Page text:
My father, on the other hand, lived during the time of transition to post-colonial rule, with almost exactly half his life growing up in a British colony and the second half in an independent state. So he grew up with all the privileges of being English educated but at a time when anti-imperialist sentiment was strong and nationalist fervor was high, especially in the universities and amongst what used to be referred to as the intelligentsia. He belonged to both and his political leanings were influenced by that experience. So he did understand the negative aspects of colonial rule while at the same time being a beneficiary of it.

The next generation, mine, is entirely post-colonial and where we stand in relation to our colonial past is also mixed. The more politically aware can see both the long-term benefits as well as the damage that colonialism has done, and we are ambivalent towards it. Others who do not go into it as deeply may have a rather one-sided view depending on their own personal situation and how colonialism affected their own lives. Those who come from families that benefited, the urban English educated class, see it as mostly a good thing while the rest may see it as largely negative.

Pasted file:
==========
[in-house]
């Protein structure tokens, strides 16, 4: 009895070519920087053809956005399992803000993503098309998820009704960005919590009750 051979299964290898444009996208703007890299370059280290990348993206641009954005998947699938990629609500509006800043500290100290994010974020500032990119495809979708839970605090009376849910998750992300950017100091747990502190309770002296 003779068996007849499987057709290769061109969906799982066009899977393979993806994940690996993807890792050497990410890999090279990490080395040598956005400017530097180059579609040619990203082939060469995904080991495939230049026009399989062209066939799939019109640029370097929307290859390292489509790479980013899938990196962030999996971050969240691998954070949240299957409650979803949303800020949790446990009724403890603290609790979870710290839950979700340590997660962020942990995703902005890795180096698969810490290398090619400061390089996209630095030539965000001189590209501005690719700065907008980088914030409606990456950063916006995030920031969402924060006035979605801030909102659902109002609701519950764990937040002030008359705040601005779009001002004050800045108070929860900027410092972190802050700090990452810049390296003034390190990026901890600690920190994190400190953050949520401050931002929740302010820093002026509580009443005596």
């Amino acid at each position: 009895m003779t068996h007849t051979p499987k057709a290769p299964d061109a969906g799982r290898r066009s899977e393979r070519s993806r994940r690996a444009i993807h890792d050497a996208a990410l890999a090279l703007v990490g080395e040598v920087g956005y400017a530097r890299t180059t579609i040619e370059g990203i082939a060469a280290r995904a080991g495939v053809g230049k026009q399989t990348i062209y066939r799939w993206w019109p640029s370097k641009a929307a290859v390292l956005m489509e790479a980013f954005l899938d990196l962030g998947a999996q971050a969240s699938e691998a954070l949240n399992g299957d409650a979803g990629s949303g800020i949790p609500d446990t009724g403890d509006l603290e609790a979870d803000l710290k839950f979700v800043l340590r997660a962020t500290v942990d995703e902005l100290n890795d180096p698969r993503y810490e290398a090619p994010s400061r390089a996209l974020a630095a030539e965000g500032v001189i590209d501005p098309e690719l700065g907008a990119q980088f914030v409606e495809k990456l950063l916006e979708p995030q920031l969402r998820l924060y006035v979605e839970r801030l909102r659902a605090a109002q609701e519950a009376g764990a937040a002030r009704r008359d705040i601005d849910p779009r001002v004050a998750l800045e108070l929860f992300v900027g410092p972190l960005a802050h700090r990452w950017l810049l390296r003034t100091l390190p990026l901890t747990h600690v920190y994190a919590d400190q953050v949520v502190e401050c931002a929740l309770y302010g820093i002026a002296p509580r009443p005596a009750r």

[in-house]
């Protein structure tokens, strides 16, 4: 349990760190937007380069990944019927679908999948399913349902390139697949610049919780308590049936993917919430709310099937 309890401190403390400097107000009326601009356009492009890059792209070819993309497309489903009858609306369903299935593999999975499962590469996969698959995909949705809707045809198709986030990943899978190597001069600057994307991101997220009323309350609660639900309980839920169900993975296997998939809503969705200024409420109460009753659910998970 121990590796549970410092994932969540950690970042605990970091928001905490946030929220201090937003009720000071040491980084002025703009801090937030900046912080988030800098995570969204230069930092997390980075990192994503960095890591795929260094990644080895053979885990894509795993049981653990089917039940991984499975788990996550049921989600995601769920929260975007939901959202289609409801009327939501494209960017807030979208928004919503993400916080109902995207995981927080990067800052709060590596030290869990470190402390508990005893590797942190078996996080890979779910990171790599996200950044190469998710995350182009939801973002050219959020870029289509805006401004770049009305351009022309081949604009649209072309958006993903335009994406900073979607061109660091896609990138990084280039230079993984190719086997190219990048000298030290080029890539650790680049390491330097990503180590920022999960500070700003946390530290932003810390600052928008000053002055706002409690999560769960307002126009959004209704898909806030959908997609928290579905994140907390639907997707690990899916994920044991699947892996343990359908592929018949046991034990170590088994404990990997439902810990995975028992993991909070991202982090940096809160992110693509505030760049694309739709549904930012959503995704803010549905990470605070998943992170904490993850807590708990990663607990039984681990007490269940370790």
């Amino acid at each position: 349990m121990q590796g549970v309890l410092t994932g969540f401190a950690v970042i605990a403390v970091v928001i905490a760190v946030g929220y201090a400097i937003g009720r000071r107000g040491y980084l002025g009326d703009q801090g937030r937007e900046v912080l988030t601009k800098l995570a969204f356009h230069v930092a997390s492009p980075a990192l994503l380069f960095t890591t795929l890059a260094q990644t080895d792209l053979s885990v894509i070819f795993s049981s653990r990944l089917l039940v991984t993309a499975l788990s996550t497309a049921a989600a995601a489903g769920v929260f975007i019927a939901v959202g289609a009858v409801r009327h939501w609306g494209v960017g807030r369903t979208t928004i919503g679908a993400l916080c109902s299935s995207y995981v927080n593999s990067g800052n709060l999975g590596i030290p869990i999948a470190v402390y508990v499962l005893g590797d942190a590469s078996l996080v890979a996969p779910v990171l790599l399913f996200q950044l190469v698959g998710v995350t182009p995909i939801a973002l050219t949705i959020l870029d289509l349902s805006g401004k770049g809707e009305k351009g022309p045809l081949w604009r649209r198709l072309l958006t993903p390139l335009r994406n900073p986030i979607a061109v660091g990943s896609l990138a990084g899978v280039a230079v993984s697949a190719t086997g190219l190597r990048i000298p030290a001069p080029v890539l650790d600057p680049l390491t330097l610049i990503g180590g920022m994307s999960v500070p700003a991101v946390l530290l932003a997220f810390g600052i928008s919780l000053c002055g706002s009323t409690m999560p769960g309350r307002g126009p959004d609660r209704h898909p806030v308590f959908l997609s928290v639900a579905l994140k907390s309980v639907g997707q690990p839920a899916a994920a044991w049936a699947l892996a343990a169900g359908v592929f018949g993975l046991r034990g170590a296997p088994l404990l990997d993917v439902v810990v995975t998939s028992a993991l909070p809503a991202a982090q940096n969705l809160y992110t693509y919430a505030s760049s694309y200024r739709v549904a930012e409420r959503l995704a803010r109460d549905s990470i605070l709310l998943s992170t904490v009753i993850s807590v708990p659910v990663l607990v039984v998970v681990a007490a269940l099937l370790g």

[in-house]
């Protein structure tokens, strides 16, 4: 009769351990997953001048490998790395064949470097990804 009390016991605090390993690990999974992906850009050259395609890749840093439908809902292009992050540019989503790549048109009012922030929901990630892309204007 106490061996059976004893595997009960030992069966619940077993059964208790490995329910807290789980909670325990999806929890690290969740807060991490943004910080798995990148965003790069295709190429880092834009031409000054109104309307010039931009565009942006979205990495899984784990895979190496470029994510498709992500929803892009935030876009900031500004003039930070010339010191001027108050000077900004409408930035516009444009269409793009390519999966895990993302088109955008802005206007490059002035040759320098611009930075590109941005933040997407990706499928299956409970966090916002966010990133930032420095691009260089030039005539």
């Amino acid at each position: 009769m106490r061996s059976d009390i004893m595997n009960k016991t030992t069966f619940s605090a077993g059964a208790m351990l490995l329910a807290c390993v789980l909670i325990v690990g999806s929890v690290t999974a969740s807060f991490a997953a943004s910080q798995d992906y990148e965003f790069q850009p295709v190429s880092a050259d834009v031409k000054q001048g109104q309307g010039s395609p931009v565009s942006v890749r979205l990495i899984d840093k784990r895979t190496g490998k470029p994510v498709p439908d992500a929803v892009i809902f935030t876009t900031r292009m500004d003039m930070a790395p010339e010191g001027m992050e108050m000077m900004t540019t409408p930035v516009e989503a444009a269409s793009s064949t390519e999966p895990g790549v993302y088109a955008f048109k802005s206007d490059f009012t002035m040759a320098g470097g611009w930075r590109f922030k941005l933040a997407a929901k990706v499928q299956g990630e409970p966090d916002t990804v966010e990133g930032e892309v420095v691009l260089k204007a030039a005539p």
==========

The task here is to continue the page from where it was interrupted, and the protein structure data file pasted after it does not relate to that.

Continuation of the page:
This series had its genesis the attempt to explain to Jared why it was that the Indian students in his colonialism class seemed to have a positive view of that experience. I suspect that most émigrés are those from the English-educated urban classes, since they are the ones who have access to the means for going abroad and they, I suspect, are the ones who dominated Jared’s class. So this post ends my long-winded answer to his question.

POST SCRIPT: Interesting talk today

Jeff Hawkins will be speaking today (Tuesday, March 31, 2009 from 4:30-5:30) on the topic On Intelligence: What Intelligent Machines Can Learn From the Human Neocortex.